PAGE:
In recent months we’ve seen a resurgence in debates around the topic of book challenges in school libraries, among parents, school administrators, educators, librarians, and policymakers, across the United States.
Understanding the distinctions between banned, restricted, and challenged books is crucial not only to ensure we’re all speaking the same language, but also to appreciate the implications of these actions on intellectual freedom and education. Let’s unpack the differences between these terms and briefly touch on their significance in shaping the literary landscape within educational institutions.
Implications and Concerns
The acts of banning, restricting, or challenging books are not to be taken lightly, and, particularly in a country like the United States that cherishes its freedoms, these actions raise significant concerns about intellectual freedom, censorship, and education.
While parents and community members may indeed have valid concerns about protecting their children, it is essential to consider the broader implications of unilaterally limiting or denying access to information and diverse perspectives.
Decision-makers at a state or school district level face a difficult task when determining whether to ban or restrict a book that isn’t obviously, grossly inappropriate for schoolchildren. Exposure to a variety of ideas, even controversial or uncomfortable ones, fosters intellectual curiosity, develops critical thinking and encourages students to engage with different perspectives. Removing such opportunities may well limit their ability to think critically and independently.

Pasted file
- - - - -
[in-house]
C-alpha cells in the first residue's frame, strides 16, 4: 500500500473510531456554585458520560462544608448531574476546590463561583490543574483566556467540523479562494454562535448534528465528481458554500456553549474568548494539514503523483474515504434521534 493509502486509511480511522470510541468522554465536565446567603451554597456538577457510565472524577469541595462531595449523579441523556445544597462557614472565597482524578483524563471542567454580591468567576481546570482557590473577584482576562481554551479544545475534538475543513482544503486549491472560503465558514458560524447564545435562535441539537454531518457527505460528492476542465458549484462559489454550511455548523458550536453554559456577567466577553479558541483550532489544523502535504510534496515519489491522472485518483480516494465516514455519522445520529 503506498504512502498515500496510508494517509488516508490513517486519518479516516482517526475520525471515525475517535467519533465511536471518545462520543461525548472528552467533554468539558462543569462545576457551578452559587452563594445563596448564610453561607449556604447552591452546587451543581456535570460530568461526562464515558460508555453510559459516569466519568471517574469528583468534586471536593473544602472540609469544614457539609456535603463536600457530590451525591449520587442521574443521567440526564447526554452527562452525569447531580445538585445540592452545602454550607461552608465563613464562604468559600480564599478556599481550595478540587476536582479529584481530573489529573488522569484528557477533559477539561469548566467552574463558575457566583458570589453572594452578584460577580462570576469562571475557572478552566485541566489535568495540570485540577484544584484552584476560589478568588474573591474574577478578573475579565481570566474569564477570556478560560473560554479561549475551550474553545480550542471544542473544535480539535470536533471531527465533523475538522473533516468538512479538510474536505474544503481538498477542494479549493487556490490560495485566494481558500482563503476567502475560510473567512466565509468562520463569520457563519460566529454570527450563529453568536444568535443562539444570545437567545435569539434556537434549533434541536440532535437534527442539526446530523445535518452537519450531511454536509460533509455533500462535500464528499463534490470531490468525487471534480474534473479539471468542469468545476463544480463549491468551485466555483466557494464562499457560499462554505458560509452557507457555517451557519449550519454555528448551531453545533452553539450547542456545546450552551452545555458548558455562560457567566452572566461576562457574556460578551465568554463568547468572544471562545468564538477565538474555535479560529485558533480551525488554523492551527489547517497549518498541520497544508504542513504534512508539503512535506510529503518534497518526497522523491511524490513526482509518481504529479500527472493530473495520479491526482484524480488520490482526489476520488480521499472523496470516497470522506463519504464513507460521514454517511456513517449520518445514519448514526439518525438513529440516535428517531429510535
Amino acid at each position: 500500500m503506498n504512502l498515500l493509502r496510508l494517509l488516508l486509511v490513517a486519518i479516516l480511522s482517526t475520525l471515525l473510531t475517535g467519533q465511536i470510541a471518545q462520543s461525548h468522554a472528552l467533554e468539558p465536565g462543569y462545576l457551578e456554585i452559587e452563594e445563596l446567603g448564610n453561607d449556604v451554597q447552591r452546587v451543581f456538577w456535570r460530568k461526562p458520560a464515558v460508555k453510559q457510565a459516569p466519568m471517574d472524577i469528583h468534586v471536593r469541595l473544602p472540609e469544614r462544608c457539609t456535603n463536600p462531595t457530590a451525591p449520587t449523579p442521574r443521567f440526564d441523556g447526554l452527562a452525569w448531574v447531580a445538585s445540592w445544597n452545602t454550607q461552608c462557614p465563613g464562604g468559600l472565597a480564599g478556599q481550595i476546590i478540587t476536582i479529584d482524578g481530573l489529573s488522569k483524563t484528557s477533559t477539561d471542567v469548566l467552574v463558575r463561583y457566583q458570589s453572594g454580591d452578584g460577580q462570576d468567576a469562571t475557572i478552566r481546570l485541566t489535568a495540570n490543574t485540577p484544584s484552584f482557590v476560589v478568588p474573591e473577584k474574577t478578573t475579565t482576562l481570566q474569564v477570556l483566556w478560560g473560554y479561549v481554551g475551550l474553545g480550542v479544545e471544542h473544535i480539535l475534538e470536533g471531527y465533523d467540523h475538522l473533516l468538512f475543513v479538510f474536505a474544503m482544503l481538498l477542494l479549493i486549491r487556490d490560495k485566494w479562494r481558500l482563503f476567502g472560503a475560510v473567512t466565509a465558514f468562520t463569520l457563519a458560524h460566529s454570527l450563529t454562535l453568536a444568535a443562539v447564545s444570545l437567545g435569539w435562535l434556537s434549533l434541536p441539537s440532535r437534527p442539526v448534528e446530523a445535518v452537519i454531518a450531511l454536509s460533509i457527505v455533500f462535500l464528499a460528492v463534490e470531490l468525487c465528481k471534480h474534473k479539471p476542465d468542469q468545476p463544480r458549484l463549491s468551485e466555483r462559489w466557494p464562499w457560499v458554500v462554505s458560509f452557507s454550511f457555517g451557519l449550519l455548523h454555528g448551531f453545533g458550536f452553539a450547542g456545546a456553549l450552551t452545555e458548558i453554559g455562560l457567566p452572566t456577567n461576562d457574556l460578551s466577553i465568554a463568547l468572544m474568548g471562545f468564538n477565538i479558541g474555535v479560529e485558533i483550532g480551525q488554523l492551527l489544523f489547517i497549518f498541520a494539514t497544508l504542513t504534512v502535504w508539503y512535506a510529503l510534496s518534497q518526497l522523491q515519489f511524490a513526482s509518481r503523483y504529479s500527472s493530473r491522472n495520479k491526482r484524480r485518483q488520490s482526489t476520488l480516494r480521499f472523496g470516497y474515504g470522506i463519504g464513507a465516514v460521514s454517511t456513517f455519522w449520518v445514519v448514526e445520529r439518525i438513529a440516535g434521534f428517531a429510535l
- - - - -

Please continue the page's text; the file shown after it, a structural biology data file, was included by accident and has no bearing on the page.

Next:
Book bans in particular can also stifle creativity and artistic expression as well as meaningful and necessary discourse around societal issues. By limiting access to such works, authors are discouraged from tackling and shining a light upon sensitive and important topics through literature. This in turn limits the literary landscape as well as the potential for meaningful discussions, particularly within the home between parent and child, where learning and the love of learning have their origins, as well as in educational and other social settings. Discussions that may in turn lead to broader, necessary, and positive societal change.
Interestingly, book challenges frequently have unintended consequences, such as drawing attention to the very content that some individuals seek to suppress. Attempts to ban or restrict a book often generate publicity and pique interest, resulting in increased curiosity and readership. Thus, these challenges may inadvertently contribute to the popularity of the very books they aim to suppress.
The Answer: Parental Choice
That said, parents and primary caregivers know their children better than anyone else. To be clear, that means better than librarians, superintendents, teachers, principals, the state and the federal government itself. Every child matures and develops at a different rate. Every family also has its own unique beliefs and values and the right to protect and uphold them. As a result, a child’s primary caregivers should without a doubt have the final say about which reading material their child has access to, without limiting the ability of other children to access that same material.
Balancing the concerns of parents with the need to promote critical thinking and expose students to diverse perspectives is undoubtedly a challenge requiring ongoing dialogue and consideration within our educational systems. However, ensuring that each child has access to the material approved by his or her parents is thankfully a much easier task and one that we at BookmarkED are determined to see handled as simply, sensitively and objectively as possible in schools and libraries across the United States.
So, one more time, for clarity’s sake – banned books are outright prohibited, restricted books come with limitations, and challenged books have formal objections against their content but should be still universally available until the outcome of the challenge. Recognizing these differences helps us reflect on the necessity of either restricting or banning books as well as the consequences of limiting access to information, potential infringements on intellectual freedom, and the impact on students' education and development.